Monday, September 7, 2009

Untangling the information about getting cable television

Photo by: Tracey Shelton
As audiovisual technology advances at a rapid pace, consumers in Phnom Penh check out some of the latest widescreen offerings.

After years of static, cambodian television is slowly coming of age.

The Phnom Penh Post

Dianne Janes

Why do some people get channels you don’t? How come your landlord insists on a provider, and could you get both? And what’s the skinny on widescreen?

AFTER years of crackly static, lines through the picture and complaints about the programming, Cambodian television is slowly coming of age.

In the last six months, new channels have sprung up regularly, as digital television makes inroads into Phnom Penh.

All over the world, broadcasters are changing from analogue to digital signals, providing noise-free pictures and superior sound quality, with the added bonus of Electronic Programme Guides (EPGs) showing daily information.

With the recent launch of a digital cable television service, we've put together the answers to all your questions about cable TV in Phnom Penh.

The current players
Cambodian Cable Television (CCTV) has been in operation in Phnom Penh since 1995 and has captured the lion's share of the market. It is a Taiwanese-owned company that claims to have around 9,000 to 10,000 subscribers - although it wasn't sure of the numbers.

It offers up to 65 channels including ESPN, Star Movies, HBO, Disney and many more from around the world. Its service is currently analogue cable TV, with their digital service not yet fully functional.

Phnom Penh Cable Television (PPCTV) is the up-and-coming competitor. It has emerged with a progressive business strategy - a digital cable television service in conjunction with broadband Internet.

It launched the digital service about six months ago, with Internet that can be bought separately or in a package deal.

PPCTV has most of the same channels as CCTV, except it did not have Disney or Cinemax, and it has a few exclusive channels such as the BBC, Discovery and MTV.

Subscribers to the new digital service receive up to 25 additional channels including Fox News, the Sci Fi Channel, the History Channel and E! Asia.

Unfortunately, the extra channels are delivered via a set-top box, whereas the other 65 channels come via cable, so there's a bit of fiddling with remote controls to shift between the two.

In the next few years, the service may be streamlined. Currently the EPG doesn't have enough information on it, the PPCTV Web site is always down, and the staff doesn't seem to know what widescreen pictures are.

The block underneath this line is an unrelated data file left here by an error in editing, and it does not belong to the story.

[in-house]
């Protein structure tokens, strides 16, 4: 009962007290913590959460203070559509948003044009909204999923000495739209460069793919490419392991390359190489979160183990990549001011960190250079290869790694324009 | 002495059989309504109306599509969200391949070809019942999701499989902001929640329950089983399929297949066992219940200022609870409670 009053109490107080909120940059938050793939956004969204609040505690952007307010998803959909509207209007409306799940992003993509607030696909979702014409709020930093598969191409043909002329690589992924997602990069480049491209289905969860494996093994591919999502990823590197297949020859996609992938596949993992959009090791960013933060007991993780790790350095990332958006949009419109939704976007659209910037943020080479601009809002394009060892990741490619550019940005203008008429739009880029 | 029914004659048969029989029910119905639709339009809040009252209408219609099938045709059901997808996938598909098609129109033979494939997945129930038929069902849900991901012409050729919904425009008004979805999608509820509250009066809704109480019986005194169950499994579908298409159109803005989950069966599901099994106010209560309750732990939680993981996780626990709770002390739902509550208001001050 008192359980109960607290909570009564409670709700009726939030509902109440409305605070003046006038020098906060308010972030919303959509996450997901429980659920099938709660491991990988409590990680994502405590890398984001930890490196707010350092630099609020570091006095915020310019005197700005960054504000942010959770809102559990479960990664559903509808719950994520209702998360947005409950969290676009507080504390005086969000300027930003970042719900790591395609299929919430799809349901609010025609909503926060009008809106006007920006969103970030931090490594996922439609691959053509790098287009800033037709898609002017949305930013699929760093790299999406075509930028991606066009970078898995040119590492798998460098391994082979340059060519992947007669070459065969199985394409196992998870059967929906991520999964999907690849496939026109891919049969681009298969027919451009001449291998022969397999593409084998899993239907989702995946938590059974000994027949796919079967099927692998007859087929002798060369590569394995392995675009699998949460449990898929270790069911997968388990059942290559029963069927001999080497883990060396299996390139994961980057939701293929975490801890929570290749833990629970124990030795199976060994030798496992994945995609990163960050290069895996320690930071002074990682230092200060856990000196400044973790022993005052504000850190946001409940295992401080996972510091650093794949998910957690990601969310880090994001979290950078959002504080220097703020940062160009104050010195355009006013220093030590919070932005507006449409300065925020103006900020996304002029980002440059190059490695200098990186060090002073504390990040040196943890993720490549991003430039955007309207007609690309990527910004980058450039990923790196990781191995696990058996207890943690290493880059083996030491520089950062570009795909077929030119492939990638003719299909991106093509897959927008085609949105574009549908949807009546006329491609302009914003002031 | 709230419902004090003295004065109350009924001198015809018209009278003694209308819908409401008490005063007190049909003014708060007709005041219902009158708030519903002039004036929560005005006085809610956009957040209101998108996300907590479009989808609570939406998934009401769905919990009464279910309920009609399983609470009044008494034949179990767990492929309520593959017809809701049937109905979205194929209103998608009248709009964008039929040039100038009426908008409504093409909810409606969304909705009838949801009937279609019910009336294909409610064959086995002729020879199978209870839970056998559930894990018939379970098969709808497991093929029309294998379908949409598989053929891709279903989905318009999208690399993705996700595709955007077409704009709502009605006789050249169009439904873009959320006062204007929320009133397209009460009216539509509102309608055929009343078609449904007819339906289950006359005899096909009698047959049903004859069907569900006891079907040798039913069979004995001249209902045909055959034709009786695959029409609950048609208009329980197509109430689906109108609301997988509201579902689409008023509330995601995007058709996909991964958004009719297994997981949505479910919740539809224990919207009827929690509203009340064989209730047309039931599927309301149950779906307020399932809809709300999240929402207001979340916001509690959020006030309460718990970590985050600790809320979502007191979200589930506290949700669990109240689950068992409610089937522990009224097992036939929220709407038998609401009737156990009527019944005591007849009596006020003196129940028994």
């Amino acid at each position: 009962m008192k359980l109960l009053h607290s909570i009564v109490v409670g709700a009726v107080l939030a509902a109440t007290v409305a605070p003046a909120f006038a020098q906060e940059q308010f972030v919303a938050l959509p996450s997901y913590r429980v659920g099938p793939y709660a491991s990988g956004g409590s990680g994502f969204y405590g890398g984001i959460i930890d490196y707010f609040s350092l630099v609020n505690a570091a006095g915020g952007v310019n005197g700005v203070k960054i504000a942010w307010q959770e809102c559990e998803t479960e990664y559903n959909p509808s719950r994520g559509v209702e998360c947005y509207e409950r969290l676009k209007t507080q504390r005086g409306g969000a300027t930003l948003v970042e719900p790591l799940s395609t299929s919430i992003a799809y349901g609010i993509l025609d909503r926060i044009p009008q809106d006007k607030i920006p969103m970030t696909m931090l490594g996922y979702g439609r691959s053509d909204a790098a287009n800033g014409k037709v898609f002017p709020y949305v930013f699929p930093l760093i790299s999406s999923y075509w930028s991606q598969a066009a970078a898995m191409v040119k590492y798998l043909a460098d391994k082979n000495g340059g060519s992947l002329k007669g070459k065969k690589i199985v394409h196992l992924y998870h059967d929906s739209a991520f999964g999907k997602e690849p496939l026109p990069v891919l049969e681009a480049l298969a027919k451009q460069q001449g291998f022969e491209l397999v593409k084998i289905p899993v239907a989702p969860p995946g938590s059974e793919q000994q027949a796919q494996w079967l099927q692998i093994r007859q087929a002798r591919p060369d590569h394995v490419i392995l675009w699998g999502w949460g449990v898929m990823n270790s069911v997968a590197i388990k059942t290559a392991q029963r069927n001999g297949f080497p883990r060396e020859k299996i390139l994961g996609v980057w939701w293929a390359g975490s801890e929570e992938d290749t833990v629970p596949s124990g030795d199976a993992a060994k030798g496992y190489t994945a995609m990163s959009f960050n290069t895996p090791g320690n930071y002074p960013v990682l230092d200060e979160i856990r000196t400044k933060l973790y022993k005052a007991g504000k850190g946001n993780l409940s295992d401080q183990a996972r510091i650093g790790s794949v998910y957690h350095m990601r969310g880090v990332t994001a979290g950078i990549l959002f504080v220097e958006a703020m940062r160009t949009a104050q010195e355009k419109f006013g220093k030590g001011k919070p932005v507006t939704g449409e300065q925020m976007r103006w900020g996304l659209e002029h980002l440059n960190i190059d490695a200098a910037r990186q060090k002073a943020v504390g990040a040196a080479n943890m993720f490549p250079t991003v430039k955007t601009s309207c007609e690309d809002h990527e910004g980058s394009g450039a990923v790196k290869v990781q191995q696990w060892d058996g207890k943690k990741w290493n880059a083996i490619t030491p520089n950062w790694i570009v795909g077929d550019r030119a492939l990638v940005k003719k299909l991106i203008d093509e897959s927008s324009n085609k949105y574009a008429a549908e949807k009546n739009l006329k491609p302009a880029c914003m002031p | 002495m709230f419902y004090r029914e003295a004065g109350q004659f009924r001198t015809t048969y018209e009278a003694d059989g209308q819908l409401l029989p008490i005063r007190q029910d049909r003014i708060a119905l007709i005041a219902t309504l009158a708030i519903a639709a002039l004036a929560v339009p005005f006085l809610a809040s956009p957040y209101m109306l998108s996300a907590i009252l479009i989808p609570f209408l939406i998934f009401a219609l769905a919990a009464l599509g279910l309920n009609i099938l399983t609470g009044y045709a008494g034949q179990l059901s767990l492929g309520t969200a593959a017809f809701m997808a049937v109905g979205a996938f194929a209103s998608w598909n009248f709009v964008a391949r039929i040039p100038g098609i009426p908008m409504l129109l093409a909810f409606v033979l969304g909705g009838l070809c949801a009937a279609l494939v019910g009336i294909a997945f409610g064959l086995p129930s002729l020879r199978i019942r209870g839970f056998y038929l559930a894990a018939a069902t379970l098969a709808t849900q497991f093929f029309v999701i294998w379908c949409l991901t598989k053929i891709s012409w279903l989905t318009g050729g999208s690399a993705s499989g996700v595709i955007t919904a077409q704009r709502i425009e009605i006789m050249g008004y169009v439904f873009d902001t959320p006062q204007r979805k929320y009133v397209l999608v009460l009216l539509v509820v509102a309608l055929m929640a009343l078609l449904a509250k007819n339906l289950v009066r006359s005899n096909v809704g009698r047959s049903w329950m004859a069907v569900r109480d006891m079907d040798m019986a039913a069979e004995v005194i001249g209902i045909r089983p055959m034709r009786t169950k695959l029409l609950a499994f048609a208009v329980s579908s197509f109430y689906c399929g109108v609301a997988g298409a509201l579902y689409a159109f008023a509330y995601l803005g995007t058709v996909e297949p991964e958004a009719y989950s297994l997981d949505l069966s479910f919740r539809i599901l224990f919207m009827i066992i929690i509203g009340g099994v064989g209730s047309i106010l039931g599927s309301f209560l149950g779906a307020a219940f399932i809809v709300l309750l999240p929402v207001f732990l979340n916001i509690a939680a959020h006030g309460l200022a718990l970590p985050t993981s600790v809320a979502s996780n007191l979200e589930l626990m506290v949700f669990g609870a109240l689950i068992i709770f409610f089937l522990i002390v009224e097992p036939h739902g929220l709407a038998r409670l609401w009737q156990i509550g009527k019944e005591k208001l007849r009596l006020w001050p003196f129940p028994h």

What's with all those DVDs playing on TV?
Both PPCTV and CCTV offer their own channels which play DVD movies all day. Yes, it's a breach of international copyright law - especially when you tune in and see a yet-to-be-released movie with the words "Property of Columbia Pictures" across the bottom of the screen.

But with copyright laws so rarely policed in Cambodia, they are getting away with broadcasting unlicensed material - for now. The Cambodian government has pledged to get its house in order with regard to pirated material in the next few years.
Broadcast licence fees are expensive, so if a crackdown occurs, expect these channels to disappear overnight.

Why can't I get the BBC?
You need to be a subscriber to PPCTV in order to receive the BBC. Contrary to popular myth, PPCTV is available throughout the capital, not merely in select areas. PPCTV says it has full coverage throughout Phnom Penh and all the way down to Takhmao.

Can I use both cable services?
If you're a TV addict and there are specific channels on both carriers that you just have to have, technically this is possible - you can get two cables hooked up to your premises and build yourself a little switcher box to flick between the two.

Why does my landlord tell me I have to have CCTV and not PPCTV?
Most likely they have paid in advance for six months or a year, so you're stuck with it. Or it could be all the free gifts they get for paying the bill so far in advance. You can never have enough wall clocks.

If possible, when you take out a lease you should specify your preferred option.

How much should it cost?
PPCTV and CCTV both charge $10/month or $50 for six months for the cable service. The PPCTV digital service is an extra $4 or $5 per month, for 20 to 25 extra channels.

Why is the programming so crappy?
Ah, the question on everybody's lips. The channels available are largely the same as throughout the rest of Asia, with programming catering to very broad tastes (ie, "the majority").

Expect lots of unfunny American sitcoms, Steven Seagal movies and Chinese medieval fantasies.

If you hunt around enough, though, there are some unexpected delights to be found, depending on your tastes. Curb Your Enthusiasm, The Sopranos and The Conan O'Brien Show are all screening at the moment, as are lots of good documentaries.

If you need more range, go for the extra digital channels, which have more on offer.

Can I get real widescreen pictures?
If you've splashed out on a widescreen TV and you're wondering why everybody looks fat, it's because none of the television in Cambodia is being broadcast in widescreen (16:9). Even PPCTV's new digital channels, which come via a set-top box, are 4:3 (square-ish) in size, so you'll need to watch TV with black bars down either side, or get used to distorted pictures.

How do I get an advance schedule of what's on?
Neither cable company offers a comprehensive programming schedule. Weekly schedules for some English-language channels are printed in 7Days in the Phnom Penh Post every Friday.

PPCTV has a Channel Guide on Ch2; however, waiting for it to scroll to the channel you want can be excruciating.

CCTV provides a pretty limited photocopied monthly schedule. You have to pick it up from their office yourself.

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